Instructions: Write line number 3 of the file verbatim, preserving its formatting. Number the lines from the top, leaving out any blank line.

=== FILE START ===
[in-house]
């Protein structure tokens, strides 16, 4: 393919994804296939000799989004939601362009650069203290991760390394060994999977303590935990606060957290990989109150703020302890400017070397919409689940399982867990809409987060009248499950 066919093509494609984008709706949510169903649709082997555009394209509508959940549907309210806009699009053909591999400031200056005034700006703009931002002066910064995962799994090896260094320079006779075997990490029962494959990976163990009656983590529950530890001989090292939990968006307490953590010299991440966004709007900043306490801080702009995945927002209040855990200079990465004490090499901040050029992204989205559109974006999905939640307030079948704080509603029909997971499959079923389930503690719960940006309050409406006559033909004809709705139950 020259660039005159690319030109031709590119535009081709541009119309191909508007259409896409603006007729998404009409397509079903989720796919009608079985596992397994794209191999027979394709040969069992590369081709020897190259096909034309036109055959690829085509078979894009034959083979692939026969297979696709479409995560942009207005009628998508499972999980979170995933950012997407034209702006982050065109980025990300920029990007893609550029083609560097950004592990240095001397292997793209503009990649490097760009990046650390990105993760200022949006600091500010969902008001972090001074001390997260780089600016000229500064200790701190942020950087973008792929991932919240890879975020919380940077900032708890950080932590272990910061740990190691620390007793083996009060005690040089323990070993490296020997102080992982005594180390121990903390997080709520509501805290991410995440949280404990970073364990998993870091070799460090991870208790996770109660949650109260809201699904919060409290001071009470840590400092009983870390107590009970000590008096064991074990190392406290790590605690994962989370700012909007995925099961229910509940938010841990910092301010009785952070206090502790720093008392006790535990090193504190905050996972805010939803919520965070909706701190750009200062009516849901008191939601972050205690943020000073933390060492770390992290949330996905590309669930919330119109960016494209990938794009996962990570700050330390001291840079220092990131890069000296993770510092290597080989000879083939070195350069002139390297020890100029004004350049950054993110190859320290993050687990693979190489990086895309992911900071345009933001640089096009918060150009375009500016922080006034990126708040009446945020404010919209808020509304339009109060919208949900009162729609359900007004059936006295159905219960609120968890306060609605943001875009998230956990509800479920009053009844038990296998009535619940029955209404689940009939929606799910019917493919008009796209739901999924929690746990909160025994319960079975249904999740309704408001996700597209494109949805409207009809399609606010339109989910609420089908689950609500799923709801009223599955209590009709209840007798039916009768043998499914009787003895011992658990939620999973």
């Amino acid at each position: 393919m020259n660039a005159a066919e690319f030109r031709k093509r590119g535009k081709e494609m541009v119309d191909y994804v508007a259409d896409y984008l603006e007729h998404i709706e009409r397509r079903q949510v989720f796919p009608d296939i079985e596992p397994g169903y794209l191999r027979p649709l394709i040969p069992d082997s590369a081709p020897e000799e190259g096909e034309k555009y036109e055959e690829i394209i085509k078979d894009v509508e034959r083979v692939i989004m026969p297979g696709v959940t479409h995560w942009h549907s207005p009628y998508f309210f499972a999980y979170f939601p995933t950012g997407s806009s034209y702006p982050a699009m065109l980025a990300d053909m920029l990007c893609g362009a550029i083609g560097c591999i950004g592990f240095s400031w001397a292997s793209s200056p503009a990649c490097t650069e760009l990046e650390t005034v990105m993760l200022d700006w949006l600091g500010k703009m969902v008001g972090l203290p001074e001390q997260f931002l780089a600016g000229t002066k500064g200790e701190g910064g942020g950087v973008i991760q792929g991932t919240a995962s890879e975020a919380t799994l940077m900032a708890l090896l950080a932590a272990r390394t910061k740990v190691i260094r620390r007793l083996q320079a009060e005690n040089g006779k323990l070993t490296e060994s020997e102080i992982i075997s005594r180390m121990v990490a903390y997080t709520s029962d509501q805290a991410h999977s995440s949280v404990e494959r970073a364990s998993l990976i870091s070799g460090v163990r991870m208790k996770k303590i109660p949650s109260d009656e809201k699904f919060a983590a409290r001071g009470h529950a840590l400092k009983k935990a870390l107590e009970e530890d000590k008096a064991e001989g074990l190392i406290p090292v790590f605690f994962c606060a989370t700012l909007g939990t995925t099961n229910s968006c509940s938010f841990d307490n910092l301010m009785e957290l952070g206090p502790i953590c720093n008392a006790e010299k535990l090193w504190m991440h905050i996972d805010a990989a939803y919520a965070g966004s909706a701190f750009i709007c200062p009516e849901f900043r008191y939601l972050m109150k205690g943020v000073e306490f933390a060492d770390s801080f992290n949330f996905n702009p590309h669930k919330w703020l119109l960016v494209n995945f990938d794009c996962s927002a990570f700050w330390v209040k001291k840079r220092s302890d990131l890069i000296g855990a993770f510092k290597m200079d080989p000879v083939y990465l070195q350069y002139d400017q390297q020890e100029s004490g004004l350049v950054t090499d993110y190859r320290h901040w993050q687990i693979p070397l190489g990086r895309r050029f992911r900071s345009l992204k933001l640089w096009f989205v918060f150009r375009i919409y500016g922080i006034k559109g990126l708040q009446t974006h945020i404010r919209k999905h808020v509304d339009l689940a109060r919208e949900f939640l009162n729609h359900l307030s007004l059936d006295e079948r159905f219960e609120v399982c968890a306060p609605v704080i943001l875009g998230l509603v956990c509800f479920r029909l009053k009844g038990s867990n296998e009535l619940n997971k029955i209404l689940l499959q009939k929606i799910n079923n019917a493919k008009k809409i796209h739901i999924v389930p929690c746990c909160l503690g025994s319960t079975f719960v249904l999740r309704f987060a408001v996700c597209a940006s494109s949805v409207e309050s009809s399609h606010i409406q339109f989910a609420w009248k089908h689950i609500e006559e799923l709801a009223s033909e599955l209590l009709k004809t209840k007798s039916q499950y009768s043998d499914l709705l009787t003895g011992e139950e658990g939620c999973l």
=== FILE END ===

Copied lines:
């Amino acid at each position: 393919m020259n660039a005159a066919e690319f030109r031709k093509r590119g535009k081709e494609m541009v119309d191909y994804v508007a259409d896409y984008l603006e007729h998404i709706e009409r397509r079903q949510v989720f796919p009608d296939i079985e596992p397994g169903y794209l191999r027979p649709l394709i040969p069992d082997s590369a081709p020897e000799e190259g096909e034309k555009y036109e055959e690829i394209i085509k078979d894009v509508e034959r083979v692939i989004m026969p297979g696709v959940t479409h995560w942009h549907s207005p009628y998508f309210f499972a999980y979170f939601p995933t950012g997407s806009s034209y702006p982050a699009m065109l980025a990300d053909m920029l990007c893609g362009a550029i083609g560097c591999i950004g592990f240095s400031w001397a292997s793209s200056p503009a990649c490097t650069e760009l990046e650390t005034v990105m993760l200022d700006w949006l600091g500010k703009m969902v008001g972090l203290p001074e001390q997260f931002l780089a600016g000229t002066k500064g200790e701190g910064g942020g950087v973008i991760q792929g991932t919240a995962s890879e975020a919380t799994l940077m900032a708890l090896l950080a932590a272990r390394t910061k740990v190691i260094r620390r007793l083996q320079a009060e005690n040089g006779k323990l070993t490296e060994s020997e102080i992982i075997s005594r180390m121990v990490a903390y997080t709520s029962d509501q805290a991410h999977s995440s949280v404990e494959r970073a364990s998993l990976i870091s070799g460090v163990r991870m208790k996770k303590i109660p949650s109260d009656e809201k699904f919060a983590a409290r001071g009470h529950a840590l400092k009983k935990a870390l107590e009970e530890d000590k008096a064991e001989g074990l190392i406290p090292v790590f605690f994962c606060a989370t700012l909007g939990t995925t099961n229910s968006c509940s938010f841990d307490n910092l301010m009785e957290l952070g206090p502790i953590c720093n008392a006790e010299k535990l090193w504190m991440h905050i996972d805010a990989a939803y919520a965070g966004s909706a701190f750009i709007c200062p009516e849901f900043r008191y939601l972050m109150k205690g943020v000073e306490f933390a060492d770390s801080f992290n949330f996905n702009p590309h669930k919330w703020l119109l960016v494209n995945f990938d794009c996962s927002a990570f700050w330390v209040k001291k840079r220092s302890d990131l890069i000296g855990a993770f510092k290597m200079d080989p000879v083939y990465l070195q350069y002139d400017q390297q020890e100029s004490g004004l350049v950054t090499d993110y190859r320290h901040w993050q687990i693979p070397l190489g990086r895309r050029f992911r900071s345009l992204k933001l640089w096009f989205v918060f150009r375009i919409y500016g922080i006034k559109g990126l708040q009446t974006h945020i404010r919209k999905h808020v509304d339009l689940a109060r919208e949900f939640l009162n729609h359900l307030s007004l059936d006295e079948r159905f219960e609120v399982c968890a306060p609605v704080i943001l875009g998230l509603v956990c509800f479920r029909l009053k009844g038990s867990n296998e009535l619940n997971k029955i209404l689940l499959q009939k929606i799910n079923n019917a493919k008009k809409i796209h739901i999924v389930p929690c746990c909160l503690g025994s319960t079975f719960v249904l999740r309704f987060a408001v996700c597209a940006s494109s949805v409207e309050s009809s399609h606010i409406q339109f989910a609420w009248k089908h689950i609500e006559e799923l709801a009223s033909e599955l209590l009709k004809t209840k007798s039916q499950y009768s043998d499914l709705l009787t003895g011992e139950e658990g939620c999973l």